Christianity’s Greatest Scandal

Sadly, there are far too many headlines today trumpeting the latest fall of an Evangelical leader. We read these pieces and shake our heads, lamenting the latest scandal. In fact, the very word scandal no longer holds the sense of shock and horror that it once did, because these “scandals” have become all too commonplace.

But this is not a post about the problems in mainstream Evangelicalism today. Rather, I want us to think back to a time when Christianity’s greatest scandal took place.

Annunciation Tapestry by Lawrence OP

There weren’t headlines. But there was preaching, and it was bold. This crazy, upstart group was claiming that a man from Nazareth had actually been God. Of course, this was laughable because God is spirit and perfect and far above anything even conceivably human. He is, in short, transcendent. So to say that God actually took on flesh was ridiculous.

But the preaching kept on, despite persecution and martyrdom, and the number of those who believed in this shocking news grew. In the midst of this growth, people tried to rationalize this news; this man, Jesus, was really only the appearance of a man but was actually just a spirit being moving around. He certainly was not crucified in the flesh because God cannot suffer. But the community of believers, the Church, kept insisting that no, God had really become enfleshed.

Now this is a scandal.

Today, it does not seem like such a big deal though. “Gee whiz, that sure was nice of God to come to earth for me” seems to be the thoughts that run through our mind when we consider the Incarnation. We just breeze over the “God come to earth part” and entirely miss its scandal.

But the Incarnation should hit us like a punch to the stomach. It should leave us gasping for air. It is Christ confronting our very understanding of the world. But most times we don’t respond in this way. We don’t have our minds blown when we think of the Incarnation.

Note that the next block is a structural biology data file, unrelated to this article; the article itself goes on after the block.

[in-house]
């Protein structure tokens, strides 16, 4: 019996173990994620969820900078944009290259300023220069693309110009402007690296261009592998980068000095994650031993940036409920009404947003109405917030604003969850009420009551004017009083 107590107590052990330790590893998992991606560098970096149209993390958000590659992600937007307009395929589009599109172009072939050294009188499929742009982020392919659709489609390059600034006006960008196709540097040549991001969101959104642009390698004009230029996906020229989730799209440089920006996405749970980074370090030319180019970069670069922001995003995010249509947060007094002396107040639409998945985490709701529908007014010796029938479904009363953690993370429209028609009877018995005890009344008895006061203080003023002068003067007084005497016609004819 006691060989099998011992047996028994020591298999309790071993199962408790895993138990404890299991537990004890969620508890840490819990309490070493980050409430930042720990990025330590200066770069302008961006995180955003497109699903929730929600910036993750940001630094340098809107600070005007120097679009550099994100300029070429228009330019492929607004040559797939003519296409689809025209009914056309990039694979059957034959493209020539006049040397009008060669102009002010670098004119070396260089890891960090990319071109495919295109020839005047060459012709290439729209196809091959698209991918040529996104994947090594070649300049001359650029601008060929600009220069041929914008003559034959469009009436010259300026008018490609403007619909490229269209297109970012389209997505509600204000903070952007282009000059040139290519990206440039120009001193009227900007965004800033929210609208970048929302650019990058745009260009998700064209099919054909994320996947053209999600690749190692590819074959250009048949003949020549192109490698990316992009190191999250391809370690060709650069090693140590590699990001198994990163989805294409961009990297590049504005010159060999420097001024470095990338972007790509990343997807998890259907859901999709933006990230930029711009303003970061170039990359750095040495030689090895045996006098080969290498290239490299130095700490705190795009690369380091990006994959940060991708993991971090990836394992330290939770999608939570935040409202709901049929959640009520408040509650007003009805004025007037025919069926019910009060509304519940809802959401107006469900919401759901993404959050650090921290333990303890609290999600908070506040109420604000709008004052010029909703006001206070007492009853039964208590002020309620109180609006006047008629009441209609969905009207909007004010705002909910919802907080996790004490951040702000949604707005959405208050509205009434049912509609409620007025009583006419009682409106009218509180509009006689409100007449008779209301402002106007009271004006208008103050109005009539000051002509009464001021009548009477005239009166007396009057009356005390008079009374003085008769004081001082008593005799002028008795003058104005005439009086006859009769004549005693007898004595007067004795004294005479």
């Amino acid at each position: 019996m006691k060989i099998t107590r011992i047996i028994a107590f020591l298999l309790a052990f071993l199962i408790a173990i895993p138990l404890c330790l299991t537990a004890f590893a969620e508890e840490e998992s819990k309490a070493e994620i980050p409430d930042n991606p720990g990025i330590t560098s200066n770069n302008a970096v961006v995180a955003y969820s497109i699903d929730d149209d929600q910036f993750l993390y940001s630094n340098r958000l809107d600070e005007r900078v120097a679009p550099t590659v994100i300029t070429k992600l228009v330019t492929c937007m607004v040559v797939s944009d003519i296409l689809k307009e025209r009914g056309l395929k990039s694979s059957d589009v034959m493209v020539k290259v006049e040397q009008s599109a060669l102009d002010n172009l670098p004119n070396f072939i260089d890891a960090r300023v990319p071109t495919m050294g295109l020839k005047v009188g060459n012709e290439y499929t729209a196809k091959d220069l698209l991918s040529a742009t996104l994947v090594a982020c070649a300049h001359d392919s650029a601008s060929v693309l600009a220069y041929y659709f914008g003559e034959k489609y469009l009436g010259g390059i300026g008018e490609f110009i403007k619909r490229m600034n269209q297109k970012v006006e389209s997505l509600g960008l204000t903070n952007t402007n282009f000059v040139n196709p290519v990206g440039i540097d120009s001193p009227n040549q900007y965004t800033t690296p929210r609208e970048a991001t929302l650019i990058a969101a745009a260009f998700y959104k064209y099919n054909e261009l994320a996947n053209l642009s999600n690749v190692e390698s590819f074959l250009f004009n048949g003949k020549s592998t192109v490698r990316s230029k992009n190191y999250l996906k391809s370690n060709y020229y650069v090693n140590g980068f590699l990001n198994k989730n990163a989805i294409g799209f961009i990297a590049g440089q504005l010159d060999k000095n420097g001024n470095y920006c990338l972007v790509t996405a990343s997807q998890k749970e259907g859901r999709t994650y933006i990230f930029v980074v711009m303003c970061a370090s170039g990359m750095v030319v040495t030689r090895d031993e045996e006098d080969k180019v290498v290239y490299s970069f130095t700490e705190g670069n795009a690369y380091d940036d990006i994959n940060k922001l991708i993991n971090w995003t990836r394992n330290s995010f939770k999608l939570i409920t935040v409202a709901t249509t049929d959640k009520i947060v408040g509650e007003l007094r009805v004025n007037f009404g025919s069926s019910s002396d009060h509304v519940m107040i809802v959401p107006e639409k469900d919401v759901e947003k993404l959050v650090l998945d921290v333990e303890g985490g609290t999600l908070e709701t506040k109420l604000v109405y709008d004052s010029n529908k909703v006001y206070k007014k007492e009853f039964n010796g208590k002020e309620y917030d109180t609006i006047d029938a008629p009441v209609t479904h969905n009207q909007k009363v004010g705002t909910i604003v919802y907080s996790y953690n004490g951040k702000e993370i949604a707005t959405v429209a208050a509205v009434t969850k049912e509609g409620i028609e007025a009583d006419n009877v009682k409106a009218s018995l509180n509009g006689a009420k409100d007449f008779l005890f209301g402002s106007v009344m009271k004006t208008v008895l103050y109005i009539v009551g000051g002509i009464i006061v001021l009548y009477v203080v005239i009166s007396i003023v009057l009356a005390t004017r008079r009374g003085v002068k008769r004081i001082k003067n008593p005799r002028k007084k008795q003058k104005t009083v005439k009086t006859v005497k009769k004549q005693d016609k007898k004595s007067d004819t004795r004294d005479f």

I can’t help but think that it’s because we have lost view of God’s transcendence. Much of “theology” (if it can be called such) in the twentieth and twenty-first century has, in the name of progress, been making God more and more like man. Eventually God becomes just like us except with more power (a modern-day Zeus who might be a tad nicer). If God is like us, the Incarnation is not really that big a deal; it’s not really that big of a leap.

I’m convinced we must recover a sense of shock and awe when it comes to the Incarnation. Only out of a place where we are gasping for air and our minds straining to comprehend God’s mystery can we truly worship. We must recover a sense of the transcendence of God – the one who is holy, perfect, spirit, omniscient, omnipresent, immutable.

God is not like us. He is other, the Holy One. Yet he came in the flesh, in the person of Jesus Christ.

May that truth renew a sense of wonder and drive us to our knees as we worship the One who is beyond our understanding.

I’m curious: how do you think we can restore a sense of God’s transcendence in our day-to-day lives?

Advertisements

5 thoughts on “Christianity’s Greatest Scandal

  1. Take Systematic B and have a brain melting experience? That’s how it seems to be happening for me this semester. Maybe at this point it is about encouraging Christians to consider picking up Barth or Stackhouse or any of the others and engaging in the texts. I think though the Church as a whole needs to change from being “popular leader” driven full of the fluffy or the outrageous and more about service and helping dig that faith ditch deeper not wider to borrow that phrase that gets thrown around in CTC.

    Btw nice blog!

    1. Thanks Jenn! Yes, I definitely think you’re write. Engaging intellectually is certainly a key step but getting our hands dirty, “incarnating” our faith, if you will, is perhaps even more vital. Perhaps it’s in those times when God uses our service that we can recognize what an incredible grace that is – that he would use us! Thanks for these thoughts.

Leave a Reply

Fill in your details below or click an icon to log in:

WordPress.com Logo

You are commenting using your WordPress.com account. Log Out / Change )

Twitter picture

You are commenting using your Twitter account. Log Out / Change )

Facebook photo

You are commenting using your Facebook account. Log Out / Change )

Google+ photo

You are commenting using your Google+ account. Log Out / Change )

Connecting to %s